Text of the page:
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When Outside Contributing Editor Patrick Symmes went to Syria for the February 2006 Outside feature story, "The Sweetest Villains," he brought along British photographer Seamus Murphy. The duo traversed the country by car and train for 16 days this past September, entering by way of Beirut, Lebanon, and driving to the capital city of Damascus, and into the Bekaa Valley, following in the footsteps of the Crusaders, Lawrence of Arabia, and Agatha Christie along the way.
Photo Courtesy Seamus Murphy
"Going into the country and coming out, we weren't too sure how we were going to be received with my camera," Murphy says. "We were told by journalists in Beirut to be very jovial, and laugh and smile a lot, and think nothing of it. That worked."
Along the way, Symmes and Murphy wandered through ancient Crusader castles, met with a Lebanese warlord, and hiked Lebanon's tallest peaknot quite making it to the summit after being swallowed by fog. They dined on stuffed grape leaves and Lebanese wine, and holed up in a palace for $30 a night. Finding the local guide with the most character, Symmes and Murphy traveled from the seaside town of Tartus to the northern city of Aleppo. Their journey bought them behind the scenes of a socialist country known for closing its doors.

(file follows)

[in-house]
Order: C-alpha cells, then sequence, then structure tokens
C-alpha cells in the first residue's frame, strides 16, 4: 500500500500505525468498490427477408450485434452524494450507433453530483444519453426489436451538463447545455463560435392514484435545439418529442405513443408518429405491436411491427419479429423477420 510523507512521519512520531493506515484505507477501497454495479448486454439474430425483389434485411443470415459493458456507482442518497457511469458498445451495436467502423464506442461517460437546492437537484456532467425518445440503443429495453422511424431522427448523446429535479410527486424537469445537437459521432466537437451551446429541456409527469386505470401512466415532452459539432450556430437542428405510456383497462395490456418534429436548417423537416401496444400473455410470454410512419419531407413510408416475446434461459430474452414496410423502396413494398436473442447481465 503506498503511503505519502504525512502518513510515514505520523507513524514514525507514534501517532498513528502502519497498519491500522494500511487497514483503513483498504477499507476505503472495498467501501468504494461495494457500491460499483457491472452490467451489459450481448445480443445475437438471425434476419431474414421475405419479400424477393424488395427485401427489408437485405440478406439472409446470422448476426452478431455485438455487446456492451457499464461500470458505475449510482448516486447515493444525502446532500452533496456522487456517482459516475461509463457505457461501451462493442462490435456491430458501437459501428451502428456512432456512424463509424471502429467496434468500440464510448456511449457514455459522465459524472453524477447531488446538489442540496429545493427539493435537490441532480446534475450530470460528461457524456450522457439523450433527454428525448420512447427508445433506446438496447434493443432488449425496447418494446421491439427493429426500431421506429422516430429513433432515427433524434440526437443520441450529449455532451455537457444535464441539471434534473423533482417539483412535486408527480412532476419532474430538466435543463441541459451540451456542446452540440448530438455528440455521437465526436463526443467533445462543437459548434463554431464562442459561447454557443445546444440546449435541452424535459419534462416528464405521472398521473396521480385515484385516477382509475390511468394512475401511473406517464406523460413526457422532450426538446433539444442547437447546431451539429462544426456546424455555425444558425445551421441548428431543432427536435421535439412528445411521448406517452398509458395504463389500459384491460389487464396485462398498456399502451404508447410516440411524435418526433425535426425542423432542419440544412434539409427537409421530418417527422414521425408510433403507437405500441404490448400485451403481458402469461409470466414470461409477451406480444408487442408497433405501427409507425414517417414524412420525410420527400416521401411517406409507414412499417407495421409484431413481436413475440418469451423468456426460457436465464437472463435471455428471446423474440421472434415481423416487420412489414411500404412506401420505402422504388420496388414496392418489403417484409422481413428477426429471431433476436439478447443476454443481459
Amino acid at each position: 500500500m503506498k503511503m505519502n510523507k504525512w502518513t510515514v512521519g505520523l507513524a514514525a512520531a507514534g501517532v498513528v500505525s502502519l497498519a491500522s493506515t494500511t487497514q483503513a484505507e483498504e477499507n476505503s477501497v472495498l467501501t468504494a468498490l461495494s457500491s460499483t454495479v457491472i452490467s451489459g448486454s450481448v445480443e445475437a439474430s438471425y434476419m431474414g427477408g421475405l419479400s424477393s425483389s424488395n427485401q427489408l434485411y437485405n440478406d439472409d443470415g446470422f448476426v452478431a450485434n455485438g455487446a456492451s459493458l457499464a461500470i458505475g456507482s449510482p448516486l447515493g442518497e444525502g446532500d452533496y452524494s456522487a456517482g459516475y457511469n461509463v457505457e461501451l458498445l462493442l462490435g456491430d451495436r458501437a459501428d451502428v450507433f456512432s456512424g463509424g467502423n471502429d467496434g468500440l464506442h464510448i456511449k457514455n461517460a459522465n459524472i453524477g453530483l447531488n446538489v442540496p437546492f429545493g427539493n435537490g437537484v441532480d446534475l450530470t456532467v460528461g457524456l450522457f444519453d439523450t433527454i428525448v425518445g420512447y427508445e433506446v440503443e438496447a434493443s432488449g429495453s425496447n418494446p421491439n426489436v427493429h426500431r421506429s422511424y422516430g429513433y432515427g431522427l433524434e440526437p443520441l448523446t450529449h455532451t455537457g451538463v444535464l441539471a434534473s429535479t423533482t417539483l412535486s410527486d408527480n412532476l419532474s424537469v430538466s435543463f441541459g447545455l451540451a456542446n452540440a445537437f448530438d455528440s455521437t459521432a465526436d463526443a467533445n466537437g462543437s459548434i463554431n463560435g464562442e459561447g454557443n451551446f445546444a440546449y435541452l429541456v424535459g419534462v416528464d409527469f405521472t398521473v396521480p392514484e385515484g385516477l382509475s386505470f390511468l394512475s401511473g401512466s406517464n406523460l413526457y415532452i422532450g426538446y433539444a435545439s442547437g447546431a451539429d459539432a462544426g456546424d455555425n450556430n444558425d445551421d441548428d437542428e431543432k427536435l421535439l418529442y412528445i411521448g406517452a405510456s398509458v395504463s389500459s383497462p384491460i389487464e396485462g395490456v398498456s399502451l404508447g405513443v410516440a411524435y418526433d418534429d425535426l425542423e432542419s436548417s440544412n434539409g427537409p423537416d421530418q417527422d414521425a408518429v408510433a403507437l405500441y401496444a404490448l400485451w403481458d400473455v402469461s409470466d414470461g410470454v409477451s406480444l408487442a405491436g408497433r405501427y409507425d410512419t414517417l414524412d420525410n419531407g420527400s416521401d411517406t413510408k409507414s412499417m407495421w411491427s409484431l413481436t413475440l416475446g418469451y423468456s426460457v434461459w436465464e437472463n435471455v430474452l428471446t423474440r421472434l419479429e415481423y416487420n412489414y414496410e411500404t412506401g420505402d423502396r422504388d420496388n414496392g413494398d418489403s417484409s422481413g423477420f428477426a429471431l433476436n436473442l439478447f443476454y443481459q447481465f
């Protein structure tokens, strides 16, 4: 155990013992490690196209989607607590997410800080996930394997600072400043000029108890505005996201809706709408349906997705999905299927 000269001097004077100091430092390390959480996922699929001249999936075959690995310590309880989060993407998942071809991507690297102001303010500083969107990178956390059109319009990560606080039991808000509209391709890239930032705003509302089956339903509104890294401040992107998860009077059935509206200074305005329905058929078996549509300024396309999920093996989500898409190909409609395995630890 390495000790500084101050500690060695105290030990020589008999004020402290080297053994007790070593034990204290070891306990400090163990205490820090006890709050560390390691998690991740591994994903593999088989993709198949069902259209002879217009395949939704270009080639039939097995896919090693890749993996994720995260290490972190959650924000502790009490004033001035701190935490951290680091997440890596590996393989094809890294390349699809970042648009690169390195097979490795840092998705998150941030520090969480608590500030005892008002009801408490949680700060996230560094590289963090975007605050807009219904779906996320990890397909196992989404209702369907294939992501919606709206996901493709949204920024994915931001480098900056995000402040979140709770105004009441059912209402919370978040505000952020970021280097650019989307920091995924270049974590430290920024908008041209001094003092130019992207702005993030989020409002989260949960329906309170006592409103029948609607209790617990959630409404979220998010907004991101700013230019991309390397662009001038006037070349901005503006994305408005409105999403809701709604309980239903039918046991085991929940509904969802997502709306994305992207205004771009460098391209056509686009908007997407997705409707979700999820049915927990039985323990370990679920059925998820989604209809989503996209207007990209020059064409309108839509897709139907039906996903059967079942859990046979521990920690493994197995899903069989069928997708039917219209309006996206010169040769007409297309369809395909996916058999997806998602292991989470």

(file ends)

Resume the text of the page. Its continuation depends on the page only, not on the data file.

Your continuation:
Although London-based Murphy, 46, an accomplished freelance photographer and frequent contributor to Newsweek magazine, has traveled extensively in far-flung locales like Afghanistan, Palestine, Iraq, Nepal, Uzbekistan, Brazil, over ten African countries, and more, this was his first trip to Syria.
"I would get up early in the morning and wander around with the camera and spend hours doing that," Murphy recalls. "I always felt very safe there."
Well, almost always safe.
"I'm terrified of bad driving," he says. "That was the only time I felt in dangerwhen I was being driven around."
On their first night in the country, Symmes and Murphy took a taxi from Beirut to Damascus and landed themselves in a tea house in the Old City just before dark. At the tables around them, men dressed in Arab headwear sipped tea and played cards.
"I saw this one man, and he looked very intent on what he was doing. I thought I'd sneak a couple of pictures before he actually realized what was going on," Murphy says. "The other guys in the background were aware of the camera and smiling, but this one man was too busy with his cards to notice me."
The image he captured, featured on pages 84-85 of the February 2006 issue of Outside, gives the appearance of a private gathering, an exclusive look into the lives of Syrians at play.
For Murphy, traveling with a camera often gives him access to places and experiences normally closed off to the average tourist. It also gives him a mission.
"By the very nature of being a journalist, you behave differently with a camera," he says. "You're always persistent of more. You've got to come back with some kind of story."
But, at a time when journalists are often targeted in Middle Eastern countriesa Lebanese reporter was badly injured by a car bomb in Beirut the day after Symmes and Murphy left the countrythe photographer knew the moments he had to remain inconspicuous.
Murphy's ability to capture the essence of the people and places they encountered is evident in his rich, in-the-moment photographsthe revealing images from late-night street corners and early morning fortresses. But he'll be the first to admit that taking pictures is much easier than conversing with those they met along the way.
"I didn't learn any Arabic," he confesses. "I'm kind of idiotic when it comes to languages."